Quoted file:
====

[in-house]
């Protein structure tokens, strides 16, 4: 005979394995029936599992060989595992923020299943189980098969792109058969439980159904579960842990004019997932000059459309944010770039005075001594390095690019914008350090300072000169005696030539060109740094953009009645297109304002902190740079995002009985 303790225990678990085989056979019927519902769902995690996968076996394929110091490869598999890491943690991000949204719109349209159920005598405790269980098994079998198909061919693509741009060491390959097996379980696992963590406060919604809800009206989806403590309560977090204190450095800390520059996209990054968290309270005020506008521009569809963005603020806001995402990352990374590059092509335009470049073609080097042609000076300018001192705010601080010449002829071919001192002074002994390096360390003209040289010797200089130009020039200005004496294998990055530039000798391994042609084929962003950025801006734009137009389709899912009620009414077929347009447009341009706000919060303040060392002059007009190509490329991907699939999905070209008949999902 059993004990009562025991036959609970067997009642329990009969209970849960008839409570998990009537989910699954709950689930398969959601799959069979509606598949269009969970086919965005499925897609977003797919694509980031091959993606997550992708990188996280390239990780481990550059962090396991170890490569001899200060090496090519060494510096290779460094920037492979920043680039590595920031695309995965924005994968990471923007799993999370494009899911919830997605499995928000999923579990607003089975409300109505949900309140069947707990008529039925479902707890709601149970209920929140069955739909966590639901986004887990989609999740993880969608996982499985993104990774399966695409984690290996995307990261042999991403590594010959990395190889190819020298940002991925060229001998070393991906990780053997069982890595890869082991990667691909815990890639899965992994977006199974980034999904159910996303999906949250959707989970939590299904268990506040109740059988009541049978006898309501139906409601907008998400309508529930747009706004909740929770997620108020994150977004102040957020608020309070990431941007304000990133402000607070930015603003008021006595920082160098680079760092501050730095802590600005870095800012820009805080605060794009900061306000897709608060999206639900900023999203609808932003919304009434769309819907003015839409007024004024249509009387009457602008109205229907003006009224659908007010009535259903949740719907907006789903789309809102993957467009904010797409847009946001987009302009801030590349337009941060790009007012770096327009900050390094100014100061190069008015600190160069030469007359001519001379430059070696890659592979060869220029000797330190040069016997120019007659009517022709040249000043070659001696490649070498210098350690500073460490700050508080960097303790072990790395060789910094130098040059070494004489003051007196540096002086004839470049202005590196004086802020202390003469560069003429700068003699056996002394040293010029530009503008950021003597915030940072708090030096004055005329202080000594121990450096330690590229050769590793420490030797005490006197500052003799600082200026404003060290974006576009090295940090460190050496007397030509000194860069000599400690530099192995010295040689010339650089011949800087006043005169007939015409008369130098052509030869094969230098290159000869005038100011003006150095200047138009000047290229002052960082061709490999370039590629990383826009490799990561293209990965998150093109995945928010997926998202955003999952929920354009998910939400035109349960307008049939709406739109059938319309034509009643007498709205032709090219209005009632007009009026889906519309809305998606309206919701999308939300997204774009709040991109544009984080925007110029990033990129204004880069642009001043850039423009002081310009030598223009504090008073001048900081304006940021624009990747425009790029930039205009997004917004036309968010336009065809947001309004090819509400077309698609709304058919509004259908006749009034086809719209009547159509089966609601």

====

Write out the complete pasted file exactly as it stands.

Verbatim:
[in-house]
């Protein structure tokens, strides 16, 4: 005979394995029936599992060989595992923020299943189980098969792109058969439980159904579960842990004019997932000059459309944010770039005075001594390095690019914008350090300072000169005696030539060109740094953009009645297109304002902190740079995002009985 303790225990678990085989056979019927519902769902995690996968076996394929110091490869598999890491943690991000949204719109349209159920005598405790269980098994079998198909061919693509741009060491390959097996379980696992963590406060919604809800009206989806403590309560977090204190450095800390520059996209990054968290309270005020506008521009569809963005603020806001995402990352990374590059092509335009470049073609080097042609000076300018001192705010601080010449002829071919001192002074002994390096360390003209040289010797200089130009020039200005004496294998990055530039000798391994042609084929962003950025801006734009137009389709899912009620009414077929347009447009341009706000919060303040060392002059007009190509490329991907699939999905070209008949999902 059993004990009562025991036959609970067997009642329990009969209970849960008839409570998990009537989910699954709950689930398969959601799959069979509606598949269009969970086919965005499925897609977003797919694509980031091959993606997550992708990188996280390239990780481990550059962090396991170890490569001899200060090496090519060494510096290779460094920037492979920043680039590595920031695309995965924005994968990471923007799993999370494009899911919830997605499995928000999923579990607003089975409300109505949900309140069947707990008529039925479902707890709601149970209920929140069955739909966590639901986004887990989609999740993880969608996982499985993104990774399966695409984690290996995307990261042999991403590594010959990395190889190819020298940002991925060229001998070393991906990780053997069982890595890869082991990667691909815990890639899965992994977006199974980034999904159910996303999906949250959707989970939590299904268990506040109740059988009541049978006898309501139906409601907008998400309508529930747009706004909740929770997620108020994150977004102040957020608020309070990431941007304000990133402000607070930015603003008021006595920082160098680079760092501050730095802590600005870095800012820009805080605060794009900061306000897709608060999206639900900023999203609808932003919304009434769309819907003015839409007024004024249509009387009457602008109205229907003006009224659908007010009535259903949740719907907006789903789309809102993957467009904010797409847009946001987009302009801030590349337009941060790009007012770096327009900050390094100014100061190069008015600190160069030469007359001519001379430059070696890659592979060869220029000797330190040069016997120019007659009517022709040249000043070659001696490649070498210098350690500073460490700050508080960097303790072990790395060789910094130098040059070494004489003051007196540096002086004839470049202005590196004086802020202390003469560069003429700068003699056996002394040293010029530009503008950021003597915030940072708090030096004055005329202080000594121990450096330690590229050769590793420490030797005490006197500052003799600082200026404003060290974006576009090295940090460190050496007397030509000194860069000599400690530099192995010295040689010339650089011949800087006043005169007939015409008369130098052509030869094969230098290159000869005038100011003006150095200047138009000047290229002052960082061709490999370039590629990383826009490799990561293209990965998150093109995945928010997926998202955003999952929920354009998910939400035109349960307008049939709406739109059938319309034509009643007498709205032709090219209005009632007009009026889906519309809305998606309206919701999308939300997204774009709040991109544009984080925007110029990033990129204004880069642009001043850039423009002081310009030598223009504090008073001048900081304006940021624009990747425009790029930039205009997004917004036309968010336009065809947001309004090819509400077309698609709304058919509004259908006749009034086809719209009547159509089966609601």